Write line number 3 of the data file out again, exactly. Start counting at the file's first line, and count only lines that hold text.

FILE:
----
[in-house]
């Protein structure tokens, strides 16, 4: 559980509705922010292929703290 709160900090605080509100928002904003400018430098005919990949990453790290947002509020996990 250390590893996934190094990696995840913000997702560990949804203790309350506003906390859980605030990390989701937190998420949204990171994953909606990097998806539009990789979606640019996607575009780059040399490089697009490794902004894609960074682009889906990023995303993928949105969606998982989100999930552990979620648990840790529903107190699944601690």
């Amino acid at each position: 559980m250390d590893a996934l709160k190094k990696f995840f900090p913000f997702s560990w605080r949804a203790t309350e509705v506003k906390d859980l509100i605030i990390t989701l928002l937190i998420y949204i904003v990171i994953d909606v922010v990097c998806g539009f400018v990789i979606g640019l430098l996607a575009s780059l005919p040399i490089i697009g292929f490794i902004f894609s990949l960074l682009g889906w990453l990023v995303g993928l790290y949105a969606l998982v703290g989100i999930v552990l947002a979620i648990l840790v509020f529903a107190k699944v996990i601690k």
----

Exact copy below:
């Amino acid at each position: 559980m250390d590893a996934l709160k190094k990696f995840f900090p913000f997702s560990w605080r949804a203790t309350e509705v506003k906390d859980l509100i605030i990390t989701l928002l937190i998420y949204i904003v990171i994953d909606v922010v990097c998806g539009f400018v990789i979606g640019l430098l996607a575009s780059l005919p040399i490089i697009g292929f490794i902004f894609s990949l960074l682009g889906w990453l990023v995303g993928l790290y949105a969606l998982v703290g989100i999930v552990l947002a979620i648990l840790v509020f529903a107190k699944v996990i601690k």